Our figures show that Black Friday’s order volume was 16.5 per cent higher than last year and 19 per cent higher in terms of revenue. Cyber Monday’s orders were also up by 5.5 percent and 21 per cent more revenue was taken. It also seems like retailers shifted activity to start earlier and last longer essentially to avoid the frenzy of last year’s event which led to logistics issues and many websites crashing under the weight of activity. The figures support this as the Black Friday Eve order volume was 16.5 per cent higher than last year and 19 per cent higher in terms of revenue.
After the issues that arose on the back of last year’s event, it was also quite refreshing to see that retailers had taken time assess the situation and address necessary issues. We were encouraged to see that retailers were very particular about making the end to end sale process of this year’s event a success. They listened to us about promotional activity and were receptive to the changes needed to support the event.
There were a few other things that we observed during this year’s event that we think retailers should be mindful of for the day-to-day management of their activities and also for better management of busy shopping days.
- Invest in agile and scalable solutions – Retailers need to invest to ensure that their solutions provide the agility to support the increased activity triggered across their business, from product footfall and page views to fulfilment. If last year’s Black Friday activity taught us anything, it was that the size of the spike is not easily predicted and retailers who do not plan ahead to adequately cope risk losing out on more than just sales. It is no longer an infrastructure problem, but one that touches all aspects of retail. Brand equity and customer satisfaction are also at stake and retailers need to be aware of the role that ecommerce and effective advanced planning can play in delivering on the brand promise.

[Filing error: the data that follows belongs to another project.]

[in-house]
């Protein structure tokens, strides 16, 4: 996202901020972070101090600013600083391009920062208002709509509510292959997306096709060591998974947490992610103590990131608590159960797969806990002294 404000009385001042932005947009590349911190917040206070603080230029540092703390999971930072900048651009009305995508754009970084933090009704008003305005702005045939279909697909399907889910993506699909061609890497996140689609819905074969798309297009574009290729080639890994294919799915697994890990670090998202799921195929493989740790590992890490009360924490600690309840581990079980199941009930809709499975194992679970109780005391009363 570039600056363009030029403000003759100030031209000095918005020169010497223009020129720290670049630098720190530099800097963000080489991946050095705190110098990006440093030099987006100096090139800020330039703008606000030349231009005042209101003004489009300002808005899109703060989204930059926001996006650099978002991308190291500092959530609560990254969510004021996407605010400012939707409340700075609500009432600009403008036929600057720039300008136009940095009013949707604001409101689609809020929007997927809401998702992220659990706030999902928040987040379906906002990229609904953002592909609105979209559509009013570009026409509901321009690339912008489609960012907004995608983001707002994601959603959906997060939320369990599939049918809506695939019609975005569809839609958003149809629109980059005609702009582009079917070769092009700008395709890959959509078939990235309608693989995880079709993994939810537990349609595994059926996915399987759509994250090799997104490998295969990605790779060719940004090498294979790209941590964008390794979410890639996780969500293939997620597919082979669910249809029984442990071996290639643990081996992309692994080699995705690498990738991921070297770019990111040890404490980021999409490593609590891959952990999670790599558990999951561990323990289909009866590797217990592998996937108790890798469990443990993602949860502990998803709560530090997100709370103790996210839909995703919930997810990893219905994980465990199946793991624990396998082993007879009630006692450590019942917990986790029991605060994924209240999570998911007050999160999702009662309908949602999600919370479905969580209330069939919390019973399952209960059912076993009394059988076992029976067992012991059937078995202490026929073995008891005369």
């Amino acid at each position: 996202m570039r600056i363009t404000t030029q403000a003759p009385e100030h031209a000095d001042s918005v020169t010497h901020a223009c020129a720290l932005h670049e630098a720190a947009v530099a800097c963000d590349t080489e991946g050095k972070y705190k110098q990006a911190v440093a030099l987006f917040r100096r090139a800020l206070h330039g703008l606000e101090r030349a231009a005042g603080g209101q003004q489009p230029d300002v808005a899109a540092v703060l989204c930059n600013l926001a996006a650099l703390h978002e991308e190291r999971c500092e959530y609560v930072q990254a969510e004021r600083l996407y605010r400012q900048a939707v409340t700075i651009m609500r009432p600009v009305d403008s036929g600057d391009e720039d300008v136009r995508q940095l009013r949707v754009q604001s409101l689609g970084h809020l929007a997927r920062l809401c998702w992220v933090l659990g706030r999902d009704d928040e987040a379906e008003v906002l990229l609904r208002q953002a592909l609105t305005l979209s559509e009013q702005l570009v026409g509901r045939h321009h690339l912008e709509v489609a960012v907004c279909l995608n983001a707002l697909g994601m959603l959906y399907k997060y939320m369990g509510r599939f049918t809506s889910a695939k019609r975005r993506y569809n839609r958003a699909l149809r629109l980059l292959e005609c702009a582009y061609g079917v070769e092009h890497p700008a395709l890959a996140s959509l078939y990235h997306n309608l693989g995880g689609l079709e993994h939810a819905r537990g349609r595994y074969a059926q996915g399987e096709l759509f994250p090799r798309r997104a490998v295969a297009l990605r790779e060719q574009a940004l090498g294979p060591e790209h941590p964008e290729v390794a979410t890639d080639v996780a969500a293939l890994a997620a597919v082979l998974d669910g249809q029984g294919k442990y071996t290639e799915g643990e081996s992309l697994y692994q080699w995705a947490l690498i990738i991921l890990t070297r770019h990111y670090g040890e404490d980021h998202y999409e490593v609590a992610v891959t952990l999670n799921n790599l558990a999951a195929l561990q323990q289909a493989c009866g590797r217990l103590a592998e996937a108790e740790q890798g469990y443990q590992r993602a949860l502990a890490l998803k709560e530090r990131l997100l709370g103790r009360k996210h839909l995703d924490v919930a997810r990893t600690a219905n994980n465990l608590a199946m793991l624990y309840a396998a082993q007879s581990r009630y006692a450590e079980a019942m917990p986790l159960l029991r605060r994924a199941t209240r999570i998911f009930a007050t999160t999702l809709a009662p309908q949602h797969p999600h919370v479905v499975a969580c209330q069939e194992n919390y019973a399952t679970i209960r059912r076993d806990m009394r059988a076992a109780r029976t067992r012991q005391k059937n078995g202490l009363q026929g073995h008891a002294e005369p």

- The online experience is only the beginning – An inability to fulfil customer orders is another theme from last year’s Black Friday that retailers need to appropriately plan for this year. It would be detrimental to take customers through the shopping process, from browsing to checkout, only to fail at the point of delivery. Retailers cannot afford this sort of failure again. Otherwise, they risk losing out beyond these busy shopping periods.
- The future of retail is joined-up - Customers want to be able to shop where they want, when they want and how they want, and don’t want to be limited by the challenges of these busy peak shopping periods. With the rise of ecommerce, customers expect instant orders and immediate fulfilment. To deliver this, retailers need to invest in technology that provides a joined-up view of customer interaction across every channel. Through this, retailers can use information customers have volunteered across various channels to influence their experience and personalise the customer journey.
- Spread activity to ease workload – statistics from this year’s event also suggested that retailers shifted their activity to start earlier and last longer. Reports also suggest that many retailers continued their activity after the flagship days were over. Busy shopping days can be tricky to manage but retailers can make the process a bit easier by spreading the burden on their infrastructure.
- Focus on mobile – Convenience is key to customer satisfaction and building loyalty, and mobile offers this better than any other channel. It is important that retailers invest appropriately and take note of the strong growth in transactions on mobile devices. Figures from this year’s event suggest that the average split of transactions by device was mobile: 15 per cent (from 10 per cent in 2014), tablet: 32 per cent (from 31 per cent) and desktop: 53 per cent (from 60 per cent). For retailers to tap into this goldmine, a mobile-responsive website should be a basic requirement. Retailers that fail to make these provisions risk losing out on sales and opportunities to build loyalties.